Quebec – The future of the French in Canada depends on the ability of Quebec and Francophone communities across the country to unite their voices and show solidarity among themselves, according to the Federation of Francophone and Acadian Communities (FCFA).
The union was one of the last speakers to appear before a parliamentary committee, Thursday at the end of the day, to comment on Bill 96, which proposes a major reform of Bill 101 or the French language charter. Consultations ended on Thursday.
French-speaking Canadians came to assure parliamentarians that they wanted the spirit of solidarity shown by Legault’s government towards them in the preamble to Bill 96 into strong gestures and concrete actions aimed at the cooperation of all. Moments between francophones from different provinces.
In its preamble, Bill 96, sponsored by Minister Simon Jolin Barrett, it clearly states the intent of the Legault government to play a leadership role in promoting the use of the French language throughout Canada. “Quebec, the only French-speaking country in North America, shares a long history with the Francophone and Acadian communities of Canada. This raises a special responsibility for Quebec, which intends to play a leading role in the Francophone of the country,” we can read in the first article of the revised version of the Charter French language, which includes more than 200.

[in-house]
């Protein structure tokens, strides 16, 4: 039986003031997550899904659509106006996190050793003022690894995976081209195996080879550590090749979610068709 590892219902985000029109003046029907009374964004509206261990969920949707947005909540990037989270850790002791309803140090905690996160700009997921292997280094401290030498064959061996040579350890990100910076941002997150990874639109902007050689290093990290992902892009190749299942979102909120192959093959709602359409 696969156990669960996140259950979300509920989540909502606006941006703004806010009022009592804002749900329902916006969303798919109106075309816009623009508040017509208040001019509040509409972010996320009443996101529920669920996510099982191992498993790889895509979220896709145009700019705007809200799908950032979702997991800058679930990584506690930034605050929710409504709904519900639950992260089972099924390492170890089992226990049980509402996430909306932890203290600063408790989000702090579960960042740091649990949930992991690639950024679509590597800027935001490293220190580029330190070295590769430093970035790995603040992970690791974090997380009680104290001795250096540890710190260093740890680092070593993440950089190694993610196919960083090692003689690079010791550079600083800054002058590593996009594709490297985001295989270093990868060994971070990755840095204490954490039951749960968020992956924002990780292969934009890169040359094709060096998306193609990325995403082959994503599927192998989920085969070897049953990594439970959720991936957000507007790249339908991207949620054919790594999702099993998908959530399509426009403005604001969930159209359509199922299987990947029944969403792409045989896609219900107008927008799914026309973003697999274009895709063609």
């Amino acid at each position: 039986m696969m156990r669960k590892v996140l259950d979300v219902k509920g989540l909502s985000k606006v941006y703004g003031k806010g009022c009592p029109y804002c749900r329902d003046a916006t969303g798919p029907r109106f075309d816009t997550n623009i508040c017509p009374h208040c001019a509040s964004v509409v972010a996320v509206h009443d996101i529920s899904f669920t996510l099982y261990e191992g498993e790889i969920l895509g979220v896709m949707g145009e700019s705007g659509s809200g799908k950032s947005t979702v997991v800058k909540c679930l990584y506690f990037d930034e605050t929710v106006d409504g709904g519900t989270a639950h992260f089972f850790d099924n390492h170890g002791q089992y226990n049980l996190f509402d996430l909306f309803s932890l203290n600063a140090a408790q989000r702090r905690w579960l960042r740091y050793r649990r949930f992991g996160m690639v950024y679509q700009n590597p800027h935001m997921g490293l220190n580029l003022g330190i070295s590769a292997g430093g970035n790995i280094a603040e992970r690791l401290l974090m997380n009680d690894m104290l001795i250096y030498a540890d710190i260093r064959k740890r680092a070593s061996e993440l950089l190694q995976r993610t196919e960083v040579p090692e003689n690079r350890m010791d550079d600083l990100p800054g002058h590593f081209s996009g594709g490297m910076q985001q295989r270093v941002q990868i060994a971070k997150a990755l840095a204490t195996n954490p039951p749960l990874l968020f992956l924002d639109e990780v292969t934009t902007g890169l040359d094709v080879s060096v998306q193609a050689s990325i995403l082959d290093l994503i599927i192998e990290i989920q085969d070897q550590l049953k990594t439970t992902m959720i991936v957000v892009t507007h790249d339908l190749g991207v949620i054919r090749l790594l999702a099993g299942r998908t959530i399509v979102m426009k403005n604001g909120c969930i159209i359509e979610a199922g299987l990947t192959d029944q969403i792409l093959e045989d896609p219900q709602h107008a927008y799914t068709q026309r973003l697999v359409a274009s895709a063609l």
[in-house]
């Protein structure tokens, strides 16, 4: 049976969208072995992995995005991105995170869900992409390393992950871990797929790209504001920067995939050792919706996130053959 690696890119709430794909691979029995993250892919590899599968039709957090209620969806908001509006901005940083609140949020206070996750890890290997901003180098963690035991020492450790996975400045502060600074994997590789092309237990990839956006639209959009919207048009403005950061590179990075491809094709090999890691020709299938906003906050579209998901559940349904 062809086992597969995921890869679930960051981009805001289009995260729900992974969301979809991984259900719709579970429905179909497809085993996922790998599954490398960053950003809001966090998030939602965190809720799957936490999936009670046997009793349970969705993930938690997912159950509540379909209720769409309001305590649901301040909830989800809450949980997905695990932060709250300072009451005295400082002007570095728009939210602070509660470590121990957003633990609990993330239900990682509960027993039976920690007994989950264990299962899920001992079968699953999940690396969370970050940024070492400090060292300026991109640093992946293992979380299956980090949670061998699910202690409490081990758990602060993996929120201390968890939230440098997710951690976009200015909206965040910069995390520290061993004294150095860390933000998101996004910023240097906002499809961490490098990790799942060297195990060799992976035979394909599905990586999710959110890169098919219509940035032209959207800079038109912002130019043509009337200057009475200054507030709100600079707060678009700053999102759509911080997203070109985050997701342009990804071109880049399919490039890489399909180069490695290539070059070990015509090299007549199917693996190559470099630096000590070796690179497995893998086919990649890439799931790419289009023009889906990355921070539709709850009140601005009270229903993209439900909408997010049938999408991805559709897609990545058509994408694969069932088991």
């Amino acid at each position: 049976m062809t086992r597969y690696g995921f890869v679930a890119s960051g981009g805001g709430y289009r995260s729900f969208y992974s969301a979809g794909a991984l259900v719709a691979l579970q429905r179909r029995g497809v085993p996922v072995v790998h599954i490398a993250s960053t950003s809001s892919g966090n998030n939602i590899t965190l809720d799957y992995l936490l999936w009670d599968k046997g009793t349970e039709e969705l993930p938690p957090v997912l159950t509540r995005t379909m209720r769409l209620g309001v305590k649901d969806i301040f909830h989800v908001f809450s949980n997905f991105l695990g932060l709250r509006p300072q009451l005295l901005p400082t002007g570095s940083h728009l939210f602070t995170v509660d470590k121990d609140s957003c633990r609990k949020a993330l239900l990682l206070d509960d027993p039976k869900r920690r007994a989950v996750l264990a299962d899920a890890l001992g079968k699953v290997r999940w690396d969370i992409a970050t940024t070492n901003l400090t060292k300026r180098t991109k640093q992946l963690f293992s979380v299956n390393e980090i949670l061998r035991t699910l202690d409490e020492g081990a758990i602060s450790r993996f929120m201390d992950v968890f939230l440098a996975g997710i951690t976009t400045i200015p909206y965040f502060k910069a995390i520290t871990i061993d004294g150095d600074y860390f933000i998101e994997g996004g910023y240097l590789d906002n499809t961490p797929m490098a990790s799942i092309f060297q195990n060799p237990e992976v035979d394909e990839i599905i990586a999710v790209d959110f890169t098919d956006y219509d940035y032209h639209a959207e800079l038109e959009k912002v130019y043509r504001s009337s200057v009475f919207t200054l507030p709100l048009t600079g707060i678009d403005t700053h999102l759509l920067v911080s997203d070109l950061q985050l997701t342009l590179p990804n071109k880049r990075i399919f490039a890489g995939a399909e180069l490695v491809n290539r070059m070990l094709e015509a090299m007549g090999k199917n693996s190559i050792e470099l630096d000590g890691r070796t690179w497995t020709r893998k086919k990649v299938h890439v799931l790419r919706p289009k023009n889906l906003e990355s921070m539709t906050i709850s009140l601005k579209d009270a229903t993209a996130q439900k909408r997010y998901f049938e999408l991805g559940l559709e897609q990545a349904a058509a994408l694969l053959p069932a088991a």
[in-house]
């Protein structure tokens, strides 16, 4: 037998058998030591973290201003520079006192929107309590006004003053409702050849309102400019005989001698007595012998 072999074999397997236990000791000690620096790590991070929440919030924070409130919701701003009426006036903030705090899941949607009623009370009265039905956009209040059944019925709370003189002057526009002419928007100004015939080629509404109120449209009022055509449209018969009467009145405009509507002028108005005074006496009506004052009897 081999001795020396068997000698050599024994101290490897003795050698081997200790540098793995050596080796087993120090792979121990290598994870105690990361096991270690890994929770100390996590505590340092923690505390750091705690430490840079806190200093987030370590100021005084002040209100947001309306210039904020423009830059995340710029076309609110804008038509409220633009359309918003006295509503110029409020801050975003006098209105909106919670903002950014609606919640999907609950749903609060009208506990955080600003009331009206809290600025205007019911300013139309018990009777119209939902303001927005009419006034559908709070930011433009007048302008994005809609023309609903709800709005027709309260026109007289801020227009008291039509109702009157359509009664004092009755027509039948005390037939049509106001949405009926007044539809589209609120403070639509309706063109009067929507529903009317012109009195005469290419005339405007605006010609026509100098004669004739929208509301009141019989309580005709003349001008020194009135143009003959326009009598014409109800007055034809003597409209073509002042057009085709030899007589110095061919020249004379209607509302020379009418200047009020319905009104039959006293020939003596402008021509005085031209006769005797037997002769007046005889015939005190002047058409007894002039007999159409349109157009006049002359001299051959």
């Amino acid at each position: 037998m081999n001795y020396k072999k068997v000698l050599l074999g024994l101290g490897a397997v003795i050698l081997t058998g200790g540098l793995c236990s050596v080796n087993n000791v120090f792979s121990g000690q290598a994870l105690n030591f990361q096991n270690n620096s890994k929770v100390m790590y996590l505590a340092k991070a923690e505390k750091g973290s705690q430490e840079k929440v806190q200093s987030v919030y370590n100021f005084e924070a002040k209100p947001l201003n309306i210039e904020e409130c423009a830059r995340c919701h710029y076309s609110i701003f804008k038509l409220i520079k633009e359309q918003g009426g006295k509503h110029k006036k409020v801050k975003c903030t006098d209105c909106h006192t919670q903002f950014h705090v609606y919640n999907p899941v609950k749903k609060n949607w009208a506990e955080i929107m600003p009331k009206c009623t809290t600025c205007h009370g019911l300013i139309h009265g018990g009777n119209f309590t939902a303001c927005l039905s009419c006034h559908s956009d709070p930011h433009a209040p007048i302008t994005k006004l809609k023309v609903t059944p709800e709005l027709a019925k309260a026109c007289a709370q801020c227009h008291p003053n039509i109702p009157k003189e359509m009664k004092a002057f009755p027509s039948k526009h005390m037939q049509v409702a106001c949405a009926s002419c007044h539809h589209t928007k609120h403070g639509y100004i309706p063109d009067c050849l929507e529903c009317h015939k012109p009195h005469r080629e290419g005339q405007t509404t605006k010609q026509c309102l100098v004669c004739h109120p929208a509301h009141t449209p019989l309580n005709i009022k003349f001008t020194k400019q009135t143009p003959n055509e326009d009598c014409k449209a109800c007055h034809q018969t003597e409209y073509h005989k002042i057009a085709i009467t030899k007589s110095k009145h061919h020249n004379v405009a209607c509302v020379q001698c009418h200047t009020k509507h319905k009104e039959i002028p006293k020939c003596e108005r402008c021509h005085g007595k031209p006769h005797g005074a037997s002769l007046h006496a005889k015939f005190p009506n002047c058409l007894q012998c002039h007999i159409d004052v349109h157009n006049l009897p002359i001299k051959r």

This statement has created expectations among the French-speaking people who live in a minority situation in the country.
In its summary, the FCFA concludes from this preamble that Legault’s government “implicitly recognizes that the struggle to pass on French to future generations is a shared responsibility of Quebec and the communities.”
According to her analysis, Quebec “sees challenges regarding the future of French from a Canadian, and even a North American, perspective.”
However, the union would like the government to specify in its bill how it intends to act to ensure this Francophone-Canadian solidarity.
In accordance with its wishes, Quebec should better define its role “in cooperation with the Francophone and Acadian communities themselves”. In addition, we would like Quebec to make use of all the forums available to it (federal meetings at the provincial level, the Federation Council, the Council of Ministers of Education, etc.) to promote the use of the French language and enhance its prestige. Country.
It is thus a matter of engaging the entire State of Quebec, “horizontally and between ministries, in a renewed relationship with the communities”, in a “systematic and systematic” manner.
“Condition for success: that the Ministries of the Administration of Quebec whose mandates logically align with the various aspects of life in French elsewhere in the country – education, culture, economy, health, justice, immigration and diversity – include from the outset policies and future programs specific measures that reflect the government’s expressed intention of rapprochement,” he writes. FCFA.
It was the first time in years that the FCFA, which represents 2.7 million French-speaking Canadians who live outside Quebec, has appeared before a parliamentary committee in Quebec.
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